Like a lot of other television programs before it, Castle Rock begins with a death. Dale Lacy (played by Lost alum Terry O’Quinn) is going through the motions on his final day of work before retirement, and wishes his wife goodbye.He does not head into work at the Shawshank Prison, as expected. Instead, he finds himself at a lake, where he drives his car off a cliff and decapitates himself with a rope.
In addition to the suicide, the town is plagued by the shocking discovery of a boy (played by It’s Bill Skarsgard) kept in a cage in the sewage system. The boy refuses to speak, and quickly turns into a challenge for Shawshanks new Warden (Ann Cusack). He only utters a name, Henry Deaver.
Deaver (André Holland) is a death row attorney living in Texas, who returns to his home town after a call from Shawshank guard Zalewski (Noel Fisher). As a young boy, Henry went missing during a cold Maine winter. He was saved by sheriff Alan Pangborn (Scott Glenn), and was adopted by the Deaver family. His adopted father, a pastor, died young. When Henry returns home he finds his adoptive mother Ruth (Sissy Spacek) suffering from dementia.
Back in Castle Rock, Henry is confronted with a town that shunned him, his family’s complicated history, a former flame (Melanie Lysnkey), and, of course, the mystery boy.
Set in the fictional Maine town created by Stephen King and referenced in classic novels such as The Dead Zone or Needful Things, Castle Rock offers King fans plenty of Easter Eggs. It also leaves those that are unfamiliar with his work clueless.
The pilot presents a series of interesting characters, but sadly moves incredibly slowly. Not much ground is covered, plot-wise. A man commits suicide, a mute teenager is found, a lawyer returns home. Sadly, it does not provide a lot of insight into those characters that we desperately want to learn more about (namely Skarsgard’s mute kid). Let’s just assume that’s the intention – keep the mystery alive to keep you watching.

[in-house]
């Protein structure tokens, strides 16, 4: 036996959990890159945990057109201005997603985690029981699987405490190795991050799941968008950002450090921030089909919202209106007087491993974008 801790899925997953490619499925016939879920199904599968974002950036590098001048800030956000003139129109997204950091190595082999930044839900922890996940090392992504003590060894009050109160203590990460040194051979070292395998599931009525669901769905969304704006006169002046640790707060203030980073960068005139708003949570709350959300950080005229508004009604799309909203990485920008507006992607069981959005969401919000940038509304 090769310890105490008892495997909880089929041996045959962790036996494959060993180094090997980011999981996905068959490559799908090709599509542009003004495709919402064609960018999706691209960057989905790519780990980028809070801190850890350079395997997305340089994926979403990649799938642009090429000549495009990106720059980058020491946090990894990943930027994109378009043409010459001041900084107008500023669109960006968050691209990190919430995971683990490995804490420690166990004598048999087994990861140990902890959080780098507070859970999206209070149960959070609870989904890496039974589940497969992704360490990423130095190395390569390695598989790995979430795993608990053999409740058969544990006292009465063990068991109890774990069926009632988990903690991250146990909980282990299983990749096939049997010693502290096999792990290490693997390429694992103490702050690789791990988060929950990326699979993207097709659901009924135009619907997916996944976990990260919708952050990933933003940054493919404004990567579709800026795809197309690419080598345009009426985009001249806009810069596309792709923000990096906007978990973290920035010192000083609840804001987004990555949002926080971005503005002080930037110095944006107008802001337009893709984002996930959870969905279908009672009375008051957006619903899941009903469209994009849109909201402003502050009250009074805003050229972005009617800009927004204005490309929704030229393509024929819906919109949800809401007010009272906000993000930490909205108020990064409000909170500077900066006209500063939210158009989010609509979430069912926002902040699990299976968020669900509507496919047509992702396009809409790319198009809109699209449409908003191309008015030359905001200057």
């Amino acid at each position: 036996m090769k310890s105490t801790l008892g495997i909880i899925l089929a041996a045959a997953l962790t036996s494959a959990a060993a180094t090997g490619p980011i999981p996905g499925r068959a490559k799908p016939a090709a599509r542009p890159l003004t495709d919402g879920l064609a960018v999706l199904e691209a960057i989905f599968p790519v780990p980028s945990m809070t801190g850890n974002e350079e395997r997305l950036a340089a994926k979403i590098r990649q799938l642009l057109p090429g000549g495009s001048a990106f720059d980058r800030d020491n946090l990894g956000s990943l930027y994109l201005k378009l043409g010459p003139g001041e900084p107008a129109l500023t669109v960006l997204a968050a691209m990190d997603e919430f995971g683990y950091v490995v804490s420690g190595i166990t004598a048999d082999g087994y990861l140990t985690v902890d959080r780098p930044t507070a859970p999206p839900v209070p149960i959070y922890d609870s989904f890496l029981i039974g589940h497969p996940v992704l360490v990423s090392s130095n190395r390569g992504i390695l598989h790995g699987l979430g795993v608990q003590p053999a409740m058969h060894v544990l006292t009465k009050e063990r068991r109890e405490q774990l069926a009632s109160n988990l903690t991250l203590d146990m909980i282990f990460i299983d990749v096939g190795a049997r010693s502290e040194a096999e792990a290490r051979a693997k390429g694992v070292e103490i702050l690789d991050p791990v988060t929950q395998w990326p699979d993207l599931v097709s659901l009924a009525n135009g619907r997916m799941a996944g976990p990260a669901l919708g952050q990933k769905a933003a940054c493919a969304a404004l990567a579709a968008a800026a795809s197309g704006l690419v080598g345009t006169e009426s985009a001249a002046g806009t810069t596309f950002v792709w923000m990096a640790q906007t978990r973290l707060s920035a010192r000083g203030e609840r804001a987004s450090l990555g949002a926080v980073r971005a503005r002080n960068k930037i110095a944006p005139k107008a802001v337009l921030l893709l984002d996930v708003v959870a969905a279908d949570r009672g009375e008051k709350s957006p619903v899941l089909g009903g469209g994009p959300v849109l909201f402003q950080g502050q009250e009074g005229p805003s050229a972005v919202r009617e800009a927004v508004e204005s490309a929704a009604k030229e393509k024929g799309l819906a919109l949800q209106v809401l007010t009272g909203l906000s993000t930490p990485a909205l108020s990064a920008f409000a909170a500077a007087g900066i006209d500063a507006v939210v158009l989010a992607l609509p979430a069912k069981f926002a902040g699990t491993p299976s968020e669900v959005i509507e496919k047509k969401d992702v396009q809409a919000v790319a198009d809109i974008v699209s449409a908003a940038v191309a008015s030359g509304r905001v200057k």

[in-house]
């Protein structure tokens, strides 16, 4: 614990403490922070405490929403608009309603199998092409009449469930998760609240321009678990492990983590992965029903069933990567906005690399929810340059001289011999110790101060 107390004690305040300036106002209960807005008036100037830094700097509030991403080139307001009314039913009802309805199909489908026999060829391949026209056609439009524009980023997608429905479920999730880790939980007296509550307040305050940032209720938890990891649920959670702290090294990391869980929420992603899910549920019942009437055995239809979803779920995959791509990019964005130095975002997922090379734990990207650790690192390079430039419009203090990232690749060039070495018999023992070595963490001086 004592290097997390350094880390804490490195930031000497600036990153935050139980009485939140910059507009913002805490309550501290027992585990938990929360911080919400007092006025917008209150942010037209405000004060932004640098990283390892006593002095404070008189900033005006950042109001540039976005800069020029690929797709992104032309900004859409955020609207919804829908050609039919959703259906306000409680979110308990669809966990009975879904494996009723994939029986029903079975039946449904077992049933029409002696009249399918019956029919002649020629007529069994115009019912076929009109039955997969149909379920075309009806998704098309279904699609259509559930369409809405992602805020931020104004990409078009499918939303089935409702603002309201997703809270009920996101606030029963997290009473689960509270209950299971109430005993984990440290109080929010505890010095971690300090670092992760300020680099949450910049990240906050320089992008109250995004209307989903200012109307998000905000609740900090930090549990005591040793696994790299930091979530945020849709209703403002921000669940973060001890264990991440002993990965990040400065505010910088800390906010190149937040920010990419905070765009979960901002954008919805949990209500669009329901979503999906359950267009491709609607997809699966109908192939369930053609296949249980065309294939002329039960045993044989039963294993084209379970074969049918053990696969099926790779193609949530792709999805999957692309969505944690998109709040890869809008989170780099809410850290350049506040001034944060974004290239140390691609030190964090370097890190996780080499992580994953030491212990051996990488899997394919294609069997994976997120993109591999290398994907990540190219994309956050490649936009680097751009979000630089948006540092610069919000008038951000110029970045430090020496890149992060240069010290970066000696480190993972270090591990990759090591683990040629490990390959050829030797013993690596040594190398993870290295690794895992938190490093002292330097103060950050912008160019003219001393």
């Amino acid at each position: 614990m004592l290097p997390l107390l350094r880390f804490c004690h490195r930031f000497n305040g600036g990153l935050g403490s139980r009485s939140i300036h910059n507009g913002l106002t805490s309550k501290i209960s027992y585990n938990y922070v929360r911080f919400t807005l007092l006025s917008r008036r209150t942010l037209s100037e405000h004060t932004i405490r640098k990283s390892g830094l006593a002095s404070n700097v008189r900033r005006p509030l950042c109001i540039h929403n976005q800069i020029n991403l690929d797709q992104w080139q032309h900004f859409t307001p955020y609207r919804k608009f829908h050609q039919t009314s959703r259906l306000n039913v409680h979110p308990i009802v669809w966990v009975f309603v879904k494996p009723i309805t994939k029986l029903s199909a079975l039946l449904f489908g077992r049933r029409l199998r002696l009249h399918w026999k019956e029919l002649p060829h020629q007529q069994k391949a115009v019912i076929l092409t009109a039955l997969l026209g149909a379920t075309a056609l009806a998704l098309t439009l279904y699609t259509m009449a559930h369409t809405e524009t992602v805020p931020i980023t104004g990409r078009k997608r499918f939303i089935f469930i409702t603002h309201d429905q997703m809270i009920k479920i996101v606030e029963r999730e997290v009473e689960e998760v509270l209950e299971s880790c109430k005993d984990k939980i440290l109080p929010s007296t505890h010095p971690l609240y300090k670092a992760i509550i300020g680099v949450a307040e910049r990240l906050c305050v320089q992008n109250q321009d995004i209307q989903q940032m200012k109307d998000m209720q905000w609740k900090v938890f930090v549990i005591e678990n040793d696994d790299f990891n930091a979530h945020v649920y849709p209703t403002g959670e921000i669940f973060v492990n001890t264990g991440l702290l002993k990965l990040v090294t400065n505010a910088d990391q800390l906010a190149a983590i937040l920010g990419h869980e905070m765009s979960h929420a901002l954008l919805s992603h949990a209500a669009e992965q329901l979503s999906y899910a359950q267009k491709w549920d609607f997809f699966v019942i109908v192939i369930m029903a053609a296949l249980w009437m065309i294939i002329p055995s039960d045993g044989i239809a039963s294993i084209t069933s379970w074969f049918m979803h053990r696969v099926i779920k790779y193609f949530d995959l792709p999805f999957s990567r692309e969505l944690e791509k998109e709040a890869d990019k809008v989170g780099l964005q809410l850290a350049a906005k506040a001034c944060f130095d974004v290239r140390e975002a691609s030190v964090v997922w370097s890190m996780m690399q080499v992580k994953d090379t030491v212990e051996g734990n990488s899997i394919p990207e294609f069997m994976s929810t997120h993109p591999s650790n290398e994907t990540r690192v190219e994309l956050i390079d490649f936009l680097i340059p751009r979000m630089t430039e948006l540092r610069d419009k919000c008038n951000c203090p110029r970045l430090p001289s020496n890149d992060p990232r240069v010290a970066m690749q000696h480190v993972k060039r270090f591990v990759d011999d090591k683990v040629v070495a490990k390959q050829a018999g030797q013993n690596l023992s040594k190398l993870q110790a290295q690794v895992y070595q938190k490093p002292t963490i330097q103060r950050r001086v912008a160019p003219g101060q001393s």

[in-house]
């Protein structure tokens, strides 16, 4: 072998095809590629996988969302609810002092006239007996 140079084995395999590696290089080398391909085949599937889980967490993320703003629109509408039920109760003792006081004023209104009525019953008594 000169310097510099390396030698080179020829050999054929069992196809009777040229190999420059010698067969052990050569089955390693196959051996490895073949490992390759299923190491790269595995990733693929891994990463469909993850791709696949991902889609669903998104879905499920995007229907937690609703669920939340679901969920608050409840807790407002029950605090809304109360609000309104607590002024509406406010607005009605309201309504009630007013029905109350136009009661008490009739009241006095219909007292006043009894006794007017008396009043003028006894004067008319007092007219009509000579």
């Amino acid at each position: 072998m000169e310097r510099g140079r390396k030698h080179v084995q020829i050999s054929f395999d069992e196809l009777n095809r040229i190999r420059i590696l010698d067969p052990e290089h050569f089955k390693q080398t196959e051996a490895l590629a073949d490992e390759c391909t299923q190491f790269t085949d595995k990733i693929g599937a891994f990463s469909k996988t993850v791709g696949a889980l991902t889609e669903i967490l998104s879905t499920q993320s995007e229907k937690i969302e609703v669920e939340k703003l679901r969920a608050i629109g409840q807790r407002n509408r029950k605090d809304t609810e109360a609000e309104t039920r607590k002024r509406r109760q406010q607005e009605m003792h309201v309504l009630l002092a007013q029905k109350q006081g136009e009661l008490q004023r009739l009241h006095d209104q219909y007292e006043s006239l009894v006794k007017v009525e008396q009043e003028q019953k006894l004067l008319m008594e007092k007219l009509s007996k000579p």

Still, if you’re looking for a thrill and a series to keep you on your toes, Castle Rock is for you. It delivers on a psychological level, and builds suspense to the point where you might be covering your eyes in anticipation of the horror you’re about to witness. It plays with shocks and scares, and deals with cruelty and gore at its core.
While Castle Rock makes you want to learn more about the characters it introduces, it simultaneously makes you wonder: “Will this be an enjoyable ride for someone who has not been immersed in Stephen King books?” The pilot heavily plays on its audience’s knowledge of the subject matter. It is beautifully shot and invites us to learn more about an intriguing and terrible town that we may not be able to understand. But boy, do we want to.
— Mel (@swedechildomine) July 20, 2018
After an exclusive screening of the pilot, Castle Rock’s creative team and cast took to the stage during San Diego Comic-Con. With regards to the story the series is trying to tell, creator Dustin Thomason said they were definitely going for an original one. “We’re writing this song in the key of Stephen King”, he said during the panel.
Thomason still acknowledged how heavily it was built on the universe King created, and confirmed that “there are a lot of Easter Eggs and cross references at every level in this first season.”
Actress Melanie Lynskey promises that the spotting and understanding the references “didn’t feel necessary to my understanding of the story.”
Castle Rock premieres Wednesday, July 25th on Hulu.
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